Noelle Kirchner, M.Div., is a Presbyterian minister and mother of two boys. As they wrestle on the floor, she enjoys wrestling with her manuscripts. She writes for Huff Post Parents, the TODAY Show Parenting Team, and has been a repeat guest author at in(courage). You can find her on her blog, where she writes about faith and parenting, and on Twitter and Facebook.
The story of Daniel in the lion's den is not just a childhood tale for Sunday school classrooms. It's a story that applies to adults like you and me. If we look past its intrigue and simple exhortation to trust in God, we begin to ask the right questions. Namely, who are our lions and what do our own dens look like? And more importantly, how does our God save?
There are times in our lives when we are simply brought to our knees. The circumstances are too dangerous for us to live through alone - too emotionally taxing, too physically draining, too spiritually challenging. Sometimes these circumstances are the result of unfair actions on the part of others, as was the case with Daniel, but they are always the result of living in a broken and fallen world.
We have no choice but to stand naked before God in scary vulnerability. We want to believe that faith can move mountains, but the physical facts are undeniable and bleak. After all, Daniel was in a den with hungry lions all night. The only exit was protected by a huge boulder and the king's decree that it remain in place. Hopelessness was certain.
In situations of hopelessness, we can discover the true nature of God. The greatest gift God provided Daniel was a protective presence that never left him. Daniel spoke of an angel who shut the lion's mouths. There is a promise embedded in his story for us. For what God has done once, he will do again. God continues to shut lions' mouths today - your lions' mouths - so they will not consume you.
Deliverance looks different from person to person. Sometimes the immediate circumstances change as a result of prayer, and sometimes they do not. But here are four lessons I've learned:
1. God gives us a perspective that allows us to rise above our circumstances. Our time in the lion's den is not an isolated incident, but one incident on a journey with God. When we look at adversity within the context of a faith relationship, we can experience the freedom of a new perspective and better recognize the footprint of our Creator's love.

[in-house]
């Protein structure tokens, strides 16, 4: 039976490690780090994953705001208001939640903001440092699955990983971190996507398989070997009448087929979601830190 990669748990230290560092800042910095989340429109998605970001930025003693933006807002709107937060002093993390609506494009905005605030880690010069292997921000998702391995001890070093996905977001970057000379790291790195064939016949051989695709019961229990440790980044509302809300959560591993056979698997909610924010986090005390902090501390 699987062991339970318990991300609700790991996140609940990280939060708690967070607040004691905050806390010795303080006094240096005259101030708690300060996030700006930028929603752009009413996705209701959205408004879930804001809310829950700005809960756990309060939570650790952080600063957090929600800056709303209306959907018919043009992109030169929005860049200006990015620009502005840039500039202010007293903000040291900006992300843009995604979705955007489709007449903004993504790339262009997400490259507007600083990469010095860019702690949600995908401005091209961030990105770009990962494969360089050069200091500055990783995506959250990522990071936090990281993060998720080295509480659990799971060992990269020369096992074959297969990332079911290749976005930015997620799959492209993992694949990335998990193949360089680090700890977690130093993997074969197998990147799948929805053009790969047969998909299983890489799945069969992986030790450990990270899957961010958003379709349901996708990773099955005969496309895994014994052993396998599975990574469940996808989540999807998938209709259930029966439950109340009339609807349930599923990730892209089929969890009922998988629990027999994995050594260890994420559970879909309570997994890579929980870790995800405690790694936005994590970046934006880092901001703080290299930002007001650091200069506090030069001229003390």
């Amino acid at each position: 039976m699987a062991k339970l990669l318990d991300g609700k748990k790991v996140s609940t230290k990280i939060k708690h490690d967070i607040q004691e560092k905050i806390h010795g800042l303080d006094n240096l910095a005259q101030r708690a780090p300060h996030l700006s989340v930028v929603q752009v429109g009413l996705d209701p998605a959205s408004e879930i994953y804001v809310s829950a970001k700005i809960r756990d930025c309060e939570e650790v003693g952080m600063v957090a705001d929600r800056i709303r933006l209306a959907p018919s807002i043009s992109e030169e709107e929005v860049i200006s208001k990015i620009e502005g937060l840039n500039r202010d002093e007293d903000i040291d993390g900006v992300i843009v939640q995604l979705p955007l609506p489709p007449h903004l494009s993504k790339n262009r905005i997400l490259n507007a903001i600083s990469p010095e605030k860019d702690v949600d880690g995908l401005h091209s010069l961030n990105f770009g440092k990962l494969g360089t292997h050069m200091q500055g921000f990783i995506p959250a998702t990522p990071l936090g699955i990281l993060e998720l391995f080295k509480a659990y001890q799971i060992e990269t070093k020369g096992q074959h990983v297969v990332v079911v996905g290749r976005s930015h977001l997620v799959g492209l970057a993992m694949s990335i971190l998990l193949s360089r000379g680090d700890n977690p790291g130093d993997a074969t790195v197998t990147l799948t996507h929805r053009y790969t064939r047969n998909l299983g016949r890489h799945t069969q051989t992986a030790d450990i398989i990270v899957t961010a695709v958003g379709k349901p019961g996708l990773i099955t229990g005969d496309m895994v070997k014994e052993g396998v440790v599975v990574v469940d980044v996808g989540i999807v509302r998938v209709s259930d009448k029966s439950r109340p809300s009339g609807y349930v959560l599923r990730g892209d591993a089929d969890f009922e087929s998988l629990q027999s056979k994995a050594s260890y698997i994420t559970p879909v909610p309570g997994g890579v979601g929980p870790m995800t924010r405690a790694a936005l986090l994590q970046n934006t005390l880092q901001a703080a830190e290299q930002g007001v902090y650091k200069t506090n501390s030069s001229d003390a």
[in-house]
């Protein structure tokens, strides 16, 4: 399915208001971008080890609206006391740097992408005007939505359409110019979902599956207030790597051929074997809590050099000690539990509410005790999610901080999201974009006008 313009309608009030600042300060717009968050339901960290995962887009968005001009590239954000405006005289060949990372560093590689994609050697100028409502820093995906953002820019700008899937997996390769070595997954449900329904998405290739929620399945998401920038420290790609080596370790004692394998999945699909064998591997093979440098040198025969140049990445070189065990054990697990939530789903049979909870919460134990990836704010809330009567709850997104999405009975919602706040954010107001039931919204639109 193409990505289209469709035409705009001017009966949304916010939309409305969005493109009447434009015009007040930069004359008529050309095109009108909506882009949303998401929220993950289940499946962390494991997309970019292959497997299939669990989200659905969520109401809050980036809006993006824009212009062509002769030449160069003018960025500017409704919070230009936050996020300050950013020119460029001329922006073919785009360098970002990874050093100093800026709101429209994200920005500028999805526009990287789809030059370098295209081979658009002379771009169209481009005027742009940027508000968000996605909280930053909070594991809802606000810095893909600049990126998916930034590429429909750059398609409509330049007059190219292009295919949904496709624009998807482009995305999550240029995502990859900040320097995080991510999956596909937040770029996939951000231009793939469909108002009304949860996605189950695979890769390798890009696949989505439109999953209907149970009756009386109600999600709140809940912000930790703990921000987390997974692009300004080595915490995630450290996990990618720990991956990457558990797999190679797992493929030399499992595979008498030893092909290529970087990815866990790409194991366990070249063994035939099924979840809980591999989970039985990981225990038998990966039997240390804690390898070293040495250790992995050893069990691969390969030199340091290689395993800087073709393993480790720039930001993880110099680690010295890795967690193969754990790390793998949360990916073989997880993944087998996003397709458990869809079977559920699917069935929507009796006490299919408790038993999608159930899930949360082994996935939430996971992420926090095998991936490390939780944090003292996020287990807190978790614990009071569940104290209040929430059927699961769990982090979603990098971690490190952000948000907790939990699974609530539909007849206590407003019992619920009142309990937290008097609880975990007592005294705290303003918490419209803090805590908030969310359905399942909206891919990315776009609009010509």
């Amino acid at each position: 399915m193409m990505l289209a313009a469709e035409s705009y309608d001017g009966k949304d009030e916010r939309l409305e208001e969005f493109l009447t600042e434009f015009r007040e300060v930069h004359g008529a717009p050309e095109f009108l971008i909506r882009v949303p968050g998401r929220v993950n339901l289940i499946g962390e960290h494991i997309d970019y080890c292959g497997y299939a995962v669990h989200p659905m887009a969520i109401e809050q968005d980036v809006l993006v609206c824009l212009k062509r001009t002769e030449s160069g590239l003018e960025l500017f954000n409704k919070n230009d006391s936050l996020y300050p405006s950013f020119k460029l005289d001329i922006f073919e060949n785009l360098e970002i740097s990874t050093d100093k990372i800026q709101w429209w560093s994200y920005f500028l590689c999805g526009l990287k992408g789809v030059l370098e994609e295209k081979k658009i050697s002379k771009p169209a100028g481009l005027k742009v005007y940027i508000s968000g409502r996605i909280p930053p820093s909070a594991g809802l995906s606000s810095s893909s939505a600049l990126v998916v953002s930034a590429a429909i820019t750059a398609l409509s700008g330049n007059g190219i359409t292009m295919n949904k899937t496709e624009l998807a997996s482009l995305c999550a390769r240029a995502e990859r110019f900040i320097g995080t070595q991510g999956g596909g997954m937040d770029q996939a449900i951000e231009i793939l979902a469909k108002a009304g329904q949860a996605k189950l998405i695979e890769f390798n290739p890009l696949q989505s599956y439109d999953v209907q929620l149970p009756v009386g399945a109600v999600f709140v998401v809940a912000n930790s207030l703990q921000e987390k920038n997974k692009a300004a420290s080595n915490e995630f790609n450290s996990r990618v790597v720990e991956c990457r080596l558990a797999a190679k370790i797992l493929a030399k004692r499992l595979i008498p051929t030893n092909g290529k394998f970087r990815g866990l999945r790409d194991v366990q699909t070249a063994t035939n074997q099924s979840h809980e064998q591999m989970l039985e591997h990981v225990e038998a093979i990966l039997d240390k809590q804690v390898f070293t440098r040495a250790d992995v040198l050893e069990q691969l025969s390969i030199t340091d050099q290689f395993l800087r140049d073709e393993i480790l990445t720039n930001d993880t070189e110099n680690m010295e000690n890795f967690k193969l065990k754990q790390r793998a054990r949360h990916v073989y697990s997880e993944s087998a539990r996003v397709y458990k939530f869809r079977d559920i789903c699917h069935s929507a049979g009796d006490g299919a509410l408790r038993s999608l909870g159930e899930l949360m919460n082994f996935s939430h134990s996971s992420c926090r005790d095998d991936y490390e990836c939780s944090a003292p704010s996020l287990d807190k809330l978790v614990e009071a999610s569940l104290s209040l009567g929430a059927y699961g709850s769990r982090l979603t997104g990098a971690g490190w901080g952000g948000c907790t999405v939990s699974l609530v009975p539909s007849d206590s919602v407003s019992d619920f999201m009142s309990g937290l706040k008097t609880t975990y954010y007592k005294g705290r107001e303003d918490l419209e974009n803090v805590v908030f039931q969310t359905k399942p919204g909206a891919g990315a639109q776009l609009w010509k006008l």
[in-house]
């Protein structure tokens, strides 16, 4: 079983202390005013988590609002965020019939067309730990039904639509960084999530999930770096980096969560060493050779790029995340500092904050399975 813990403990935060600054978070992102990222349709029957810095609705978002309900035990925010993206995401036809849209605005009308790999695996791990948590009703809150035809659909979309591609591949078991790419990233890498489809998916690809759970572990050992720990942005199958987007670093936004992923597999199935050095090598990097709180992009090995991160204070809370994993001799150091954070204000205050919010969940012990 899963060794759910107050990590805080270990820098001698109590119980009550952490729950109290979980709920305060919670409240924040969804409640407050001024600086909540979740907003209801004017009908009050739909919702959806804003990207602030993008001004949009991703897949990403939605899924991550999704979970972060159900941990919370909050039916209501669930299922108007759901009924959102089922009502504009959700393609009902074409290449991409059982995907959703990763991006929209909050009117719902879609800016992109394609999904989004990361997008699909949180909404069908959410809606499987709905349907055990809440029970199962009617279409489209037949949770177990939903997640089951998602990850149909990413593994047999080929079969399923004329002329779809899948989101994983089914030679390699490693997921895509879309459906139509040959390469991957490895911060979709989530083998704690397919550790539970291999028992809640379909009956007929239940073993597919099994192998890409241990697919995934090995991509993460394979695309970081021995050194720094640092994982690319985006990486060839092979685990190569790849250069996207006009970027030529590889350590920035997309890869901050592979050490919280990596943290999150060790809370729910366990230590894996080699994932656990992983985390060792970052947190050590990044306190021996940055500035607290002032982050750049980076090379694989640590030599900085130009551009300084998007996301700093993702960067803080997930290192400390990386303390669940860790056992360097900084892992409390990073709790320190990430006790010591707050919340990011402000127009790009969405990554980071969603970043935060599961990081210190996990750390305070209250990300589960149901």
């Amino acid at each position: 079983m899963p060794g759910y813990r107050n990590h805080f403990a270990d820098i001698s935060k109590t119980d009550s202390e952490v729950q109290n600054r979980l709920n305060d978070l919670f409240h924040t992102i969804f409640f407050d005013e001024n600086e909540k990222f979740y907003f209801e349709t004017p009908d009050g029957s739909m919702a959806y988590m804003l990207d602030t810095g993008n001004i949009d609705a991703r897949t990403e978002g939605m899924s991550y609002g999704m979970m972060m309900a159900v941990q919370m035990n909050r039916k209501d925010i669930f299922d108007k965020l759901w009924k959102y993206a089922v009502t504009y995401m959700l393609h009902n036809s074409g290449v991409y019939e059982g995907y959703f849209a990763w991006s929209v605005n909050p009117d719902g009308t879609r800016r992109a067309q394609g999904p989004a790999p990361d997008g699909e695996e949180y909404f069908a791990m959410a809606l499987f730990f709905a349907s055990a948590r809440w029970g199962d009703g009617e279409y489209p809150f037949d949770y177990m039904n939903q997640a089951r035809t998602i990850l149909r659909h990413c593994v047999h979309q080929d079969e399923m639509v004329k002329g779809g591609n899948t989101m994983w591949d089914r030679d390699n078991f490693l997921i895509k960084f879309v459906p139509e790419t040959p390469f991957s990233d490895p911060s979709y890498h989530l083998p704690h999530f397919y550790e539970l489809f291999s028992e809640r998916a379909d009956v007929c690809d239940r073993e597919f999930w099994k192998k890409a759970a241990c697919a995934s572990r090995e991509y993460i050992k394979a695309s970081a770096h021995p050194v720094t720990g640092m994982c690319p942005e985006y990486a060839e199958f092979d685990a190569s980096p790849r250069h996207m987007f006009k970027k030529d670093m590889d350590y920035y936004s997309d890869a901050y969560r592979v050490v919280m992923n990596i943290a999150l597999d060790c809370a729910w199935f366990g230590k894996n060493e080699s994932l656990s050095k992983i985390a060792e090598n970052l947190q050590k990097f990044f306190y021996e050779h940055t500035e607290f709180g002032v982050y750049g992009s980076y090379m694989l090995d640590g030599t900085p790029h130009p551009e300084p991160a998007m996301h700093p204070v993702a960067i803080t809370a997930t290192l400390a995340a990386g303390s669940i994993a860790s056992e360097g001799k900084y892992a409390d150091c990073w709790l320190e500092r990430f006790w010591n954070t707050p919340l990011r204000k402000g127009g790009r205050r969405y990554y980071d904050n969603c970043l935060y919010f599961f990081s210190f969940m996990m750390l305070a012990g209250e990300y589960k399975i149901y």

2. God will always bring deliverance when we remain faithful. As I examine my journeys through adversity, I recognize "lifelines" that I often did not recognize as such at the time. I marvel at God's gracious provision in retrospect. So if you are currently in the lion's den, keep moving forward. God is working.
3. Sometimes deliverance is best evidenced by a change in our hearts. The lions may prowl, our circumstances may or may not change on the outside, but make no mistake that there will be changes on the inside. If we remain dependent on him, God will honor our humility by grafting more of himself into us. And that new part is stronger. Much stronger.
4. Deliverance comes with reward. An earthly king rewards Daniel after his survival in the lion's den. There is an earthly king in Daniel's story so that we do not forget a far more powerful king. The King of Kings is with us and watching. Who knows what blessings our faithfulness will unlock?
We can't forget these lessons. Write them down. Pass them on. Remember God's unfailing presence, and trust. Psalm 91:11 says, "For he will command his angels concerning you to guard you in all your ways." Angels still protect. Romans 8:31 reminds us, "...If God is for us, who can be against us?" God still fights on behalf of the faithful. When you are shut up in the lion's den, feeling the cold and darkness of fear, remember:
"Faith is the bird that feels the light and sings when the dawn is still dark." ~Nobel prize winner Rabindranath Tagore
Sing, dear friends, sing.
If you want to read more encouragement, I love this article on the value of our suffering entitled A Field Guide for Suffering Well, which was posted on Her.meneutics. Also, check out my other posts entitled Truth in Suffering and Warning: Peaks Ahead.